Involve Your Kids in Charitable Giving

A new study shows that kids have no clue about their parent’s charitable giving tendencies. That’s bad news, as the next generation of givers doesn’t have the knowledge (or inclination) to keep the less needy firmly and financially in sight. How can parents turn the tables? By creating a healthier charitable giving climate for the young.

Sure, the older you are, the more money you have to give to charity. A recent study by Edge Research reveals exactly that, but also notes that the habits of future charity givers depend on what they see their parents and grandparents give. As the Edge Research Data shows, that explains the clear upward path of generational giving:

Demographic    Average $ to Charity    Avg. Number of Charities

Gen Y        $341                3.6

Gen X        $796                4.2

Boomers        $901                5.2

Matures        $1,066                6.3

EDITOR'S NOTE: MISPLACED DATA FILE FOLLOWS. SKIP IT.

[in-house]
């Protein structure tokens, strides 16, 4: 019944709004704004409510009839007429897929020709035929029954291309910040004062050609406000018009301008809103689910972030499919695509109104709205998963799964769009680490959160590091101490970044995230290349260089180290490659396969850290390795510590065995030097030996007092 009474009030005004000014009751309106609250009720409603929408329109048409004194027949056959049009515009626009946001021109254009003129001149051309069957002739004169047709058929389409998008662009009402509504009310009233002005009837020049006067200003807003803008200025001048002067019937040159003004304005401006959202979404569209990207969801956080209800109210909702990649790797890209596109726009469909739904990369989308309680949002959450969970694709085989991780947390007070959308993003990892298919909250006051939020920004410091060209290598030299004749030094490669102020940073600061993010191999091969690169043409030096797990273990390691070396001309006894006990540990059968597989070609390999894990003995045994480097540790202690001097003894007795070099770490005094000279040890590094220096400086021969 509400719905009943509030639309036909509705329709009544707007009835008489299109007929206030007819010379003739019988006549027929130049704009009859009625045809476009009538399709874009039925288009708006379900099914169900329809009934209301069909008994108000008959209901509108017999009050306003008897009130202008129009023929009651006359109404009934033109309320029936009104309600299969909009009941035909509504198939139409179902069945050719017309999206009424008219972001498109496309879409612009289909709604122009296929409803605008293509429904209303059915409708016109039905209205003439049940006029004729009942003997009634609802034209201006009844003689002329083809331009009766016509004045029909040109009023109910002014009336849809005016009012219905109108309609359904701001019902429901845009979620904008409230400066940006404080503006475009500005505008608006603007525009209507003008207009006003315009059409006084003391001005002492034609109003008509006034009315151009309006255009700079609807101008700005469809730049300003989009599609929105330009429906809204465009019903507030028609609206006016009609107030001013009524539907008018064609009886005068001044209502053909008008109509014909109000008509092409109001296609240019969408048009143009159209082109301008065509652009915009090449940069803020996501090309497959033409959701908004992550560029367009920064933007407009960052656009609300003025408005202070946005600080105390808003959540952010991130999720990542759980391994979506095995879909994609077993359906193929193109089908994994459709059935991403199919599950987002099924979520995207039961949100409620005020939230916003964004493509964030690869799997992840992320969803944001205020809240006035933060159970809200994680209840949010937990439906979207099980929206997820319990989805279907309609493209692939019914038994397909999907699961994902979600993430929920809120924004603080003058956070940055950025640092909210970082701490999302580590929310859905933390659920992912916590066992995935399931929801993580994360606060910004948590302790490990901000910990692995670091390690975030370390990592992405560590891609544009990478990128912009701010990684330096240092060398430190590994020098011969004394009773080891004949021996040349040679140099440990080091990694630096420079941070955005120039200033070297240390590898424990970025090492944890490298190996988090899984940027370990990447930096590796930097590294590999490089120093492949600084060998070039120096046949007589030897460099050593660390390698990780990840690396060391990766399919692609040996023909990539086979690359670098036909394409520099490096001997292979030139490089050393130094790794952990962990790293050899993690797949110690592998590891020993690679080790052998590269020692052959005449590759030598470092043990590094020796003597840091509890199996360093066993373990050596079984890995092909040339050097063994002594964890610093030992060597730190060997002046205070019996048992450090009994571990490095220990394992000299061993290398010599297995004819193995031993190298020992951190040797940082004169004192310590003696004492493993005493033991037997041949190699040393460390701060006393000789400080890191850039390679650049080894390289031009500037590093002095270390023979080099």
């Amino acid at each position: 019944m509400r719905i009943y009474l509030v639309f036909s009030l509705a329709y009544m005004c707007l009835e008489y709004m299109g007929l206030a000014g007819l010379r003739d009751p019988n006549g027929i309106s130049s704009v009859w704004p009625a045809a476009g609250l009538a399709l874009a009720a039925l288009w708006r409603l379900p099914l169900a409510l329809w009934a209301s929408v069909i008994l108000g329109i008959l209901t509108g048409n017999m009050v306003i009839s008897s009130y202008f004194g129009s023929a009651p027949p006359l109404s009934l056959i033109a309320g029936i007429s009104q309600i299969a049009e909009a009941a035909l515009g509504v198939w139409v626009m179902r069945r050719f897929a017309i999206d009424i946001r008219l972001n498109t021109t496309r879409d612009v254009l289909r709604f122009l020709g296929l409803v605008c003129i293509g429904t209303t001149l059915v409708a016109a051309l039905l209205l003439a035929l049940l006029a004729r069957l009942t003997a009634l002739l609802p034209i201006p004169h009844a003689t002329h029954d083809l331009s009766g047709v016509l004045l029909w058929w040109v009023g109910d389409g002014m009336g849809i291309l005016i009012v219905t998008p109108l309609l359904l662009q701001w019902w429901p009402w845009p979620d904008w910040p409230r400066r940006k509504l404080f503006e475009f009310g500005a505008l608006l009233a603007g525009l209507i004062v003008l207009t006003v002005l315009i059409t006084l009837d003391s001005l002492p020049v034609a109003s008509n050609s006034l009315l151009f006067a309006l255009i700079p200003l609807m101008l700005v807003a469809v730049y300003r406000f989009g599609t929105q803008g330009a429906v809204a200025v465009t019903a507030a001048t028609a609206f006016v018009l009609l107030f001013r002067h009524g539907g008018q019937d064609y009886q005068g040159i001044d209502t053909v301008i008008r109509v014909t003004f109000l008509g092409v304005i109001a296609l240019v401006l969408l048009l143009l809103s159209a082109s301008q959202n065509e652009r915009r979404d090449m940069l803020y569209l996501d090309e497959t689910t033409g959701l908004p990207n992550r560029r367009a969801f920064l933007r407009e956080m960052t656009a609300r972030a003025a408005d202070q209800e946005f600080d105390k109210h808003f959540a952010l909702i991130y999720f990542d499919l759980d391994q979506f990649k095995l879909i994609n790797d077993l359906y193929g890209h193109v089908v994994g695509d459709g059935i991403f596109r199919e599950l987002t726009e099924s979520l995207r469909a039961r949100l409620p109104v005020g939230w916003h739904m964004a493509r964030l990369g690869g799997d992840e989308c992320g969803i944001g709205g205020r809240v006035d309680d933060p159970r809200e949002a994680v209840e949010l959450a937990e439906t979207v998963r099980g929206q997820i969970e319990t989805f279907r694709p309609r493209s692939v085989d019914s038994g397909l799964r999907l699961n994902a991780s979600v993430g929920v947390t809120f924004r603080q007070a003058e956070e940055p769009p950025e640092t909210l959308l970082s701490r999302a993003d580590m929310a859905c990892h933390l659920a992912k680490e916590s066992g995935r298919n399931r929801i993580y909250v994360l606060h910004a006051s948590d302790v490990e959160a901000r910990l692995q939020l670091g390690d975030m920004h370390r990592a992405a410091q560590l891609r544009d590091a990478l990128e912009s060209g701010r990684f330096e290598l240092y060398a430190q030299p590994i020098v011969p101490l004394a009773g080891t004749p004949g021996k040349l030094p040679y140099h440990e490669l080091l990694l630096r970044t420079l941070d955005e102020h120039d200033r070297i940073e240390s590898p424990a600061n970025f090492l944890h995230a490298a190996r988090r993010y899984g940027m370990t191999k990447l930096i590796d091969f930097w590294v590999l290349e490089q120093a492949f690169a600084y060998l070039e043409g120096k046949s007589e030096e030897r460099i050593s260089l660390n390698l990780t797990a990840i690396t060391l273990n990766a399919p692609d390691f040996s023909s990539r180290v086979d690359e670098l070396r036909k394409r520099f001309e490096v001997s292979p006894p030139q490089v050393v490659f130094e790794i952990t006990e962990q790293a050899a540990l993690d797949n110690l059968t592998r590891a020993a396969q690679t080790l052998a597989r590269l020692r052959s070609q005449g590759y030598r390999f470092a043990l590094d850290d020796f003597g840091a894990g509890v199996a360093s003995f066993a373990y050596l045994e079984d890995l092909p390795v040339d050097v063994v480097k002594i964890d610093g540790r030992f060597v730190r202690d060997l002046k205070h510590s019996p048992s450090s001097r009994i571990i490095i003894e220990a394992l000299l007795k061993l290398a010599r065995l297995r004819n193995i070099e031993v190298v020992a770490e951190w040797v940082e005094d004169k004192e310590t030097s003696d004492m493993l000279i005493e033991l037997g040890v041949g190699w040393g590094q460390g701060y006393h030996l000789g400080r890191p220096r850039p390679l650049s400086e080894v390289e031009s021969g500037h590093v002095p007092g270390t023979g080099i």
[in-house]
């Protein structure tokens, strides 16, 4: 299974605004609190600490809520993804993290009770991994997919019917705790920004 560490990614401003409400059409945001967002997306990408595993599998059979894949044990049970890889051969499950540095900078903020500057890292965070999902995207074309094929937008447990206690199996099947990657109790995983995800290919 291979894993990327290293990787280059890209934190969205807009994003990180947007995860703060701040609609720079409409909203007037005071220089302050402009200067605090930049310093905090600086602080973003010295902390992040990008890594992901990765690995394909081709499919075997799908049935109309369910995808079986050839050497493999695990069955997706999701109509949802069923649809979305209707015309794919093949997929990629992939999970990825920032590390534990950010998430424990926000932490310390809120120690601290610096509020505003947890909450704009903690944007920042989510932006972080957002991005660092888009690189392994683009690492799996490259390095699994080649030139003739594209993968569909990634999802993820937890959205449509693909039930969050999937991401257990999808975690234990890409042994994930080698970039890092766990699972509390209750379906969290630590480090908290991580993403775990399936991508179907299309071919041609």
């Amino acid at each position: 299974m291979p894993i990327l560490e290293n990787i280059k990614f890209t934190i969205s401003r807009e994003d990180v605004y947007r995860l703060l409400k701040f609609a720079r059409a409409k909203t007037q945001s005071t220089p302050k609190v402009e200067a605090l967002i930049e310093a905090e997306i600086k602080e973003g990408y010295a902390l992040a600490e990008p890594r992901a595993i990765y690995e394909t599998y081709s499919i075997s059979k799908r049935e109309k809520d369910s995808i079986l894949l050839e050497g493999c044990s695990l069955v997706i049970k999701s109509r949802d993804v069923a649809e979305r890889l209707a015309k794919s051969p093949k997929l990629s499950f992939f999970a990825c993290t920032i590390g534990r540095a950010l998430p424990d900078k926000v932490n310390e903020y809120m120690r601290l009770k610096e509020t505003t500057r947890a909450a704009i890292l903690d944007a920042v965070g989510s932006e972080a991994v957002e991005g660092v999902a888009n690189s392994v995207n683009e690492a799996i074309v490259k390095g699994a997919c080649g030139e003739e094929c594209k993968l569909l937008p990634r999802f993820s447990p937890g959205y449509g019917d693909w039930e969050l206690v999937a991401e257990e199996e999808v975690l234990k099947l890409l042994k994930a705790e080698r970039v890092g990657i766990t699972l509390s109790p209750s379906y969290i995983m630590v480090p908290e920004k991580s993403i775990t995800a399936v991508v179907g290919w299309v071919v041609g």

There’s also another, more disturbing poll out there, one that shows the younger generation (kids 16 and under) are “clueless” about their parents’ charitable giving.

The study, conducted by TheMint.org (Northwest Mutual’s Foundation’s personal financial Web site) says that a staggering majority of kids are “not aware of their [parents] giving at all” or say they “know my parents give back, but I’m not sure how or to whom.” Both responses come from 77% of survey respondents, the company says.

But there’s a clue in the survey that can help parents get their children more involved in charitable giving – or at least set them so they’re aware of it down the road. Mint.org says that 23% of survey respondents said they were aware of charitable giving “if my parents talk about the organizations and causes they support.”

“Kids who are taught about the importance of giving as well as budgeting responsibly for giving are better prepared to secure their own financial futures,” says Northwestern Mutual Senior Vice President Meridee Maynard. “It appears that parents aren’t proactively modeling and discussing their giving strategies, which would be a great learning opportunity for their children.”

“Parents have good charitable intentions, but if they don’t discuss them with their kids, a valuable learning opportunity is lost,” adds Maynard. “Planning how to give is just as important as the planning that goes into saving, spending and investing. These are early learnings that can help young people become financially savvy adults.”

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